I believe that one can never leave home. I believe that one carries the shadows, the dreams, the fears and the dragons of home under one’s skin, at the extreme corners of one’s eyes and possibly in the gristle of the earlobe.
Maya Angelou, Letter to My Daughter
From the moment my parents carried me home from the small country hospital where I was born until the day that I left that home 17 years later, my address was reliably static: 13 Buckland Street, Northam, Western Australia, 6401. (My Dad still lives in that house, as I’ve described, although the address, bizarrely, has changed.) My parents built 13 Buckland Street and mine is the only family ever to have lived there. So if the walls of the house could talk they would tell stories only of us.
My memories of the day that I moved out, in spite of all the many intervening years, are distinct. As I was packing up the last of my stuff, ready to get in the car and leave the only home I’d ever known, Terry Jacks’ song Seasons in the Sun came on the radio. Yes, yes, I know that the song is a travesty of Jacques Brel’s original Le Moribund and that it’s been described as one of the worst pop songs ever recorded. But on that day my interest in it was piqued only by the fact that some of the lyrics seemed heartbreakingly appropriate. “Goodbye, Papa, please pray for me, I was the black sheep of the family…” “You tried to teach me right from wrong, too much wine and too much song…” “Goodbye Michelle, my little one, you gave me love and helped me find the sun…” The song is about death and although the only death that day was that of my childhood, it still managed to imprint itself on my brain as a farewell to loves and places lost.
I think that goodbye was even more poignant than it might have been because of the fact that I wasn’t allowed to leave any trace of myself in the house. M is 50 next year and still has a few possessions stashed at his mother’s place. But as I was the tenth of the twelve children that Dad and his second wife had spawned between them (six belonging to his first family and six to hers), the two of them had had just about enough of children and their paraphernalia by the time I moved out, so I was promised that anything I left behind would immediately be thrown on a skip. My departure, therefore, was fairly definitive.
(The house as seen now on Google Earth)
I’ve moved into and out of many places since then, the last one always, of course, feeling like the most significant. Over the last couple of weeks we’ve been moving our stuff out of the Chateau de Collonges, that gorgeously enormous, beautifully decorated, sublimely situated mansion, and into a standard two-bedroom flat on the first floor of a modern apartment building. True to the pattern that was established when I was 17, I’ve left no trace of myself in the chateau. I’ve taken down our paintings and rehung those chosen by the owners. I’ve unstrung the fairy lights that I had trailing up the stairs. I’ve rolled up M’s Persian carpets and run a vacuum cleaner over the empty spaces they left beneath them.
But the older I get and the more houses I live in, the more I believe that it’s impossible to remove all traces of oneself from a place. I can’t imagine another family inhabiting 13 Buckland Street but it’s inevitable that one day they will. And I’m sure that when that family moves in, they’ll be subconsciously aware of the fact that the walls still somehow contain some of the love felt by the young couple who built the place. The fittings will still reverberate with the laughter and tears of the six children who were brought up there. The air will still be resonant with the stoic optimism of a man who shared his daily life with two remarkable women within those walls, and loved and lost them both.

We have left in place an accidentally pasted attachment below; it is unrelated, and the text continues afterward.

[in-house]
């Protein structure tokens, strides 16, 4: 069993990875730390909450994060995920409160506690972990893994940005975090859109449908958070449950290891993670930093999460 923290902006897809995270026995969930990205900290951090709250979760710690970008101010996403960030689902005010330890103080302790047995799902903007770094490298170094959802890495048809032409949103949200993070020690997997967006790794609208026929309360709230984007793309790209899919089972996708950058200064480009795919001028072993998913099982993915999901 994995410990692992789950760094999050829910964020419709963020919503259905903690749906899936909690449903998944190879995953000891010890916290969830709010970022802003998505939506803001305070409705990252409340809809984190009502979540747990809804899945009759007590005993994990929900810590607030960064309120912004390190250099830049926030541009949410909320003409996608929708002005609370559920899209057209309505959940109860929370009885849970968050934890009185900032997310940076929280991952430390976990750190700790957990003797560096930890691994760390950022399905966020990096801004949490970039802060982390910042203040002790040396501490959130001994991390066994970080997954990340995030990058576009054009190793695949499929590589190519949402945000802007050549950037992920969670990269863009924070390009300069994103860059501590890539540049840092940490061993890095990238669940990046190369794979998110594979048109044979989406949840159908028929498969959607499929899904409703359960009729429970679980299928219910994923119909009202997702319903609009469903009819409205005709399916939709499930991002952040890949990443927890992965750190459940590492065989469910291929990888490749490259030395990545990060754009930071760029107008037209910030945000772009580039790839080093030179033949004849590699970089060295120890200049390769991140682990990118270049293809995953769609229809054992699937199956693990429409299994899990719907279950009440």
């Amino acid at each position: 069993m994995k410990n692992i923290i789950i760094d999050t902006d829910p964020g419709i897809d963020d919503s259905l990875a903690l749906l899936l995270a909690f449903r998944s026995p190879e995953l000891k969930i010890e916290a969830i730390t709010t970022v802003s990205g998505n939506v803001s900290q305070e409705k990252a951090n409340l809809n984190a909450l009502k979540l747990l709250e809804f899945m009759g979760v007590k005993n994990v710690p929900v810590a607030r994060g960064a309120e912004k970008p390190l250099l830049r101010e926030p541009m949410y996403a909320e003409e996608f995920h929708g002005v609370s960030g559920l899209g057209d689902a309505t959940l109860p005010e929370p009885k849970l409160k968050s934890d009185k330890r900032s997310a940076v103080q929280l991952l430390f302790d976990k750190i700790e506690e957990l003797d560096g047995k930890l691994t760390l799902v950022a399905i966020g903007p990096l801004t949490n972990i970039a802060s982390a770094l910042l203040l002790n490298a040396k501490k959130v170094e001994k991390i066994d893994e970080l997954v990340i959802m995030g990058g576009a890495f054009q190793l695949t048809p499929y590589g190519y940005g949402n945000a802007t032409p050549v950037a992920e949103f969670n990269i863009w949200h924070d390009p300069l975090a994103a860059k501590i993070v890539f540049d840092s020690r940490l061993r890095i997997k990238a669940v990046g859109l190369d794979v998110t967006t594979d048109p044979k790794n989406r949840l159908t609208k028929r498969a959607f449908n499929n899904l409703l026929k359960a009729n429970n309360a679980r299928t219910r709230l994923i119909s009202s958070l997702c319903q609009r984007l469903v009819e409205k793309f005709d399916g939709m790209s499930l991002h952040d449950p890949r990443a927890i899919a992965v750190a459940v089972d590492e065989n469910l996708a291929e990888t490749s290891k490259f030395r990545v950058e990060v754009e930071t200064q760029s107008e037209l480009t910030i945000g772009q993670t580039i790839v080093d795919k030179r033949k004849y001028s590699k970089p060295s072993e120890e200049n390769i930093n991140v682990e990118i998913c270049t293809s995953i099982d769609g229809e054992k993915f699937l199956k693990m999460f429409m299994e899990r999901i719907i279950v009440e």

For as long as M and I were living in the dependence of the Chateau de Collonges, every day felt like an event. It didn’t feel as though we had to do anything in particular while we were there; just being under that remarkable cathedral ceiling, or looking out of the window at the chateau next door, or sitting by the enormous fireplace, felt special. I’m not sure if that feeling was created by the remarkable architecture of the place or by the resonance of the lives that were lived there before ours, but every moment there seemed to be imbued with significance. The house itself was a paradise of sorts.
I don’t have that feeling here in our new little modern apartment. But there is good news in that. While the chateau was a story in itself, our new home is no more or less than a safe and warm place from which to create stories of our own. We’ve only been here for ten days or so, but as each day passes it becomes more evident to me that while I don’t like to change the places that I live in, I very much like those places to change me. In the first week that we lived here, I attended my first photography club meeting, went to my first French class, swapped books with my friends at the end-of-year wrap-up meeting of the Geneva International Book Club, joined lovely friends to see the cinema release of Mary Shelley’s Frankenstein as directed by Danny Boyle at the National Theatre in 2011, had lunch on the shores of Lake Geneva with another lovely friend and walked down the road to the gorgeous Divonne Sunday Markets.
I was nervous about going to my first French class. The level of the group is a little above mine but I thought I might enjoy trying to rise to the challenge. After we finished my first ever exercise in the class, one which involved completing each written sentence with the correct form of the imperative, we went around the room taking turns at reading the sentences out loud. I counted the number of students around the table and the number of sentences left to read so that I could practice before I had to read to the others. It said, “Vous devez faire de ce monde un paradis.”
You must make of this world a paradise.